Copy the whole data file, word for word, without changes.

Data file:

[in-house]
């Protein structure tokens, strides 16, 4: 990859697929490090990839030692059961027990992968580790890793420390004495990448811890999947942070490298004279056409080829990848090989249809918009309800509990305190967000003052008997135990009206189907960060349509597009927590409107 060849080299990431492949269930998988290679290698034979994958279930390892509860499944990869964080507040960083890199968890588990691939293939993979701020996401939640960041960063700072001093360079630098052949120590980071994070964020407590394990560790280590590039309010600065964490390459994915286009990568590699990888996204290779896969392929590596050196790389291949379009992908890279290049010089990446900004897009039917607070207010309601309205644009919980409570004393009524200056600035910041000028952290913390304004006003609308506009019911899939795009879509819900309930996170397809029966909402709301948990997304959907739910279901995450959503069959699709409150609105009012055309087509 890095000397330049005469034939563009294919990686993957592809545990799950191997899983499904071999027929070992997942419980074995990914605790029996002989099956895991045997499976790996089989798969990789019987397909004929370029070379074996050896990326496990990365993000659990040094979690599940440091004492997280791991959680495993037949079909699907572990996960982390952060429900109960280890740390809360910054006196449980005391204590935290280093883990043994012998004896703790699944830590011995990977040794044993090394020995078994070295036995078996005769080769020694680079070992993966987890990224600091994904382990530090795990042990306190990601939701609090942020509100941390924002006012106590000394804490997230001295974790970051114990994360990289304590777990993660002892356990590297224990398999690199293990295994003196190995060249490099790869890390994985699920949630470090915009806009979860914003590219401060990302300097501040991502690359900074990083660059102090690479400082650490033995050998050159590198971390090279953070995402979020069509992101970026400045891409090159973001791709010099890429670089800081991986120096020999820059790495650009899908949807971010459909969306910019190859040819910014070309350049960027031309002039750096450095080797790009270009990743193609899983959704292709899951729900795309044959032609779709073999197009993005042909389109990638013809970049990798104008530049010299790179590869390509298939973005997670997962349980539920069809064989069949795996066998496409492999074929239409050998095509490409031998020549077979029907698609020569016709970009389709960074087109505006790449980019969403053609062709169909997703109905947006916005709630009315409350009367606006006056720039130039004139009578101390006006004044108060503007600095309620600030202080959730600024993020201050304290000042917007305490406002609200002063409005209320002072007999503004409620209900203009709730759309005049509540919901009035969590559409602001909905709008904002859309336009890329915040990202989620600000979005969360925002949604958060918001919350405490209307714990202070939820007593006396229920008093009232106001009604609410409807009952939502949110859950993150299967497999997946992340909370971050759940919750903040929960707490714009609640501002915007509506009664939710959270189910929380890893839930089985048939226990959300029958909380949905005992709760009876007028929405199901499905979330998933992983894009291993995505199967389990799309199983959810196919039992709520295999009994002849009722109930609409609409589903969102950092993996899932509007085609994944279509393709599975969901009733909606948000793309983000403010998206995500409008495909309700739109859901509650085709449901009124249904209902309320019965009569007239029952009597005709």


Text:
[in-house]
């Protein structure tokens, strides 16, 4: 990859697929490090990839030692059961027990992968580790890793420390004495990448811890999947942070490298004279056409080829990848090989249809918009309800509990305190967000003052008997135990009206189907960060349509597009927590409107 060849080299990431492949269930998988290679290698034979994958279930390892509860499944990869964080507040960083890199968890588990691939293939993979701020996401939640960041960063700072001093360079630098052949120590980071994070964020407590394990560790280590590039309010600065964490390459994915286009990568590699990888996204290779896969392929590596050196790389291949379009992908890279290049010089990446900004897009039917607070207010309601309205644009919980409570004393009524200056600035910041000028952290913390304004006003609308506009019911899939795009879509819900309930996170397809029966909402709301948990997304959907739910279901995450959503069959699709409150609105009012055309087509 890095000397330049005469034939563009294919990686993957592809545990799950191997899983499904071999027929070992997942419980074995990914605790029996002989099956895991045997499976790996089989798969990789019987397909004929370029070379074996050896990326496990990365993000659990040094979690599940440091004492997280791991959680495993037949079909699907572990996960982390952060429900109960280890740390809360910054006196449980005391204590935290280093883990043994012998004896703790699944830590011995990977040794044993090394020995078994070295036995078996005769080769020694680079070992993966987890990224600091994904382990530090795990042990306190990601939701609090942020509100941390924002006012106590000394804490997230001295974790970051114990994360990289304590777990993660002892356990590297224990398999690199293990295994003196190995060249490099790869890390994985699920949630470090915009806009979860914003590219401060990302300097501040991502690359900074990083660059102090690479400082650490033995050998050159590198971390090279953070995402979020069509992101970026400045891409090159973001791709010099890429670089800081991986120096020999820059790495650009899908949807971010459909969306910019190859040819910014070309350049960027031309002039750096450095080797790009270009990743193609899983959704292709899951729900795309044959032609779709073999197009993005042909389109990638013809970049990798104008530049010299790179590869390509298939973005997670997962349980539920069809064989069949795996066998496409492999074929239409050998095509490409031998020549077979029907698609020569016709970009389709960074087109505006790449980019969403053609062709169909997703109905947006916005709630009315409350009367606006006056720039130039004139009578101390006006004044108060503007600095309620600030202080959730600024993020201050304290000042917007305490406002609200002063409005209320002072007999503004409620209900203009709730759309005049509540919901009035969590559409602001909905709008904002859309336009890329915040990202989620600000979005969360925002949604958060918001919350405490209307714990202070939820007593006396229920008093009232106001009604609410409807009952939502949110859950993150299967497999997946992340909370971050759940919750903040929960707490714009609640501002915007509506009664939710959270189910929380890893839930089985048939226990959300029958909380949905005992709760009876007028929405199901499905979330998933992983894009291993995505199967389990799309199983959810196919039992709520295999009994002849009722109930609409609409589903969102950092993996899932509007085609994944279509393709599975969901009733909606948000793309983000403010998206995500409008495909309700739109859901509650085709449901009124249904209902309320019965009569007239029952009597005709």